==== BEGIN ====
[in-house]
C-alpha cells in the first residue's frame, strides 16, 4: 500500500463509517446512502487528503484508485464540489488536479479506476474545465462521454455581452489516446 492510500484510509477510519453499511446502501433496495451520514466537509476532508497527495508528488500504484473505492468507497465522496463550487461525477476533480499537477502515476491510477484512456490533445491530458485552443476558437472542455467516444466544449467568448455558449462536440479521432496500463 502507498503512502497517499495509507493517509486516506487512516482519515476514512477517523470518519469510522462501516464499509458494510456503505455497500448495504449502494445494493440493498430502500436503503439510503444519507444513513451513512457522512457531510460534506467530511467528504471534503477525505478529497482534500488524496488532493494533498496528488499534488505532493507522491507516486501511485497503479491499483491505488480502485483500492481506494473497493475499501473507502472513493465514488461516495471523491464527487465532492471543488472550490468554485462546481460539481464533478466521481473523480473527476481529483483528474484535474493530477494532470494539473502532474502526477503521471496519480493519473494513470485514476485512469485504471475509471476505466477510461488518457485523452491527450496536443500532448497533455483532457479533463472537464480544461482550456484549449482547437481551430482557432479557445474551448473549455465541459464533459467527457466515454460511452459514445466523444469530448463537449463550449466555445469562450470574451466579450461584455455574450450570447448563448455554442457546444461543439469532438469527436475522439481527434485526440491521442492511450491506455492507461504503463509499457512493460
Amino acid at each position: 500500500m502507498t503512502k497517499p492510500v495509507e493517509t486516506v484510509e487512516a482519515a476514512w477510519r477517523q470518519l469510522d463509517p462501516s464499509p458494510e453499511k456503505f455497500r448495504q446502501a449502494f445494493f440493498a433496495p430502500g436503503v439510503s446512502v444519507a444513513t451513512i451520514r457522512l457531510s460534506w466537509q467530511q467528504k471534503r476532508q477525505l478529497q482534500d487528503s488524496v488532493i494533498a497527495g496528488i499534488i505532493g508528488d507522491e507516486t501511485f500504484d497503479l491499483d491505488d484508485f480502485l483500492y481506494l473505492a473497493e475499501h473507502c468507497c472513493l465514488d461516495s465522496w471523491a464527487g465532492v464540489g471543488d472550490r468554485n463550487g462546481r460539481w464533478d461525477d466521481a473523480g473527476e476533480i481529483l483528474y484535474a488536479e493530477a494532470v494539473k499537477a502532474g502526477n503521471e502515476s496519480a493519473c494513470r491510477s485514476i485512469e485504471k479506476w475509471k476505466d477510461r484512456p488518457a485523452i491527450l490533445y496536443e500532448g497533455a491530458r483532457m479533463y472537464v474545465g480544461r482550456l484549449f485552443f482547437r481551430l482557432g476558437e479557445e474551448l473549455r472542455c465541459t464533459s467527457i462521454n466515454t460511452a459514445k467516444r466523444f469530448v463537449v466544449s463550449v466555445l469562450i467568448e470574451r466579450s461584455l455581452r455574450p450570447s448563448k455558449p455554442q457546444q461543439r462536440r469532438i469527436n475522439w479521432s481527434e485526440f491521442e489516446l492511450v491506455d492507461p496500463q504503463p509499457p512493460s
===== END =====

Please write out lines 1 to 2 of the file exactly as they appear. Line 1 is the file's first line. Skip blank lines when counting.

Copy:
[in-house]
C-alpha cells in the first residue's frame, strides 16, 4: 500500500463509517446512502487528503484508485464540489488536479479506476474545465462521454455581452489516446 492510500484510509477510519453499511446502501433496495451520514466537509476532508497527495508528488500504484473505492468507497465522496463550487461525477476533480499537477502515476491510477484512456490533445491530458485552443476558437472542455467516444466544449467568448455558449462536440479521432496500463 502507498503512502497517499495509507493517509486516506487512516482519515476514512477517523470518519469510522462501516464499509458494510456503505455497500448495504449502494445494493440493498430502500436503503439510503444519507444513513451513512457522512457531510460534506467530511467528504471534503477525505478529497482534500488524496488532493494533498496528488499534488505532493507522491507516486501511485497503479491499483491505488480502485483500492481506494473497493475499501473507502472513493465514488461516495471523491464527487465532492471543488472550490468554485462546481460539481464533478466521481473523480473527476481529483483528474484535474493530477494532470494539473502532474502526477503521471496519480493519473494513470485514476485512469485504471475509471476505466477510461488518457485523452491527450496536443500532448497533455483532457479533463472537464480544461482550456484549449482547437481551430482557432479557445474551448473549455465541459464533459467527457466515454460511452459514445466523444469530448463537449463550449466555445469562450470574451466579450461584455455574450450570447448563448455554442457546444461543439469532438469527436475522439481527434485526440491521442492511450491506455492507461504503463509499457512493460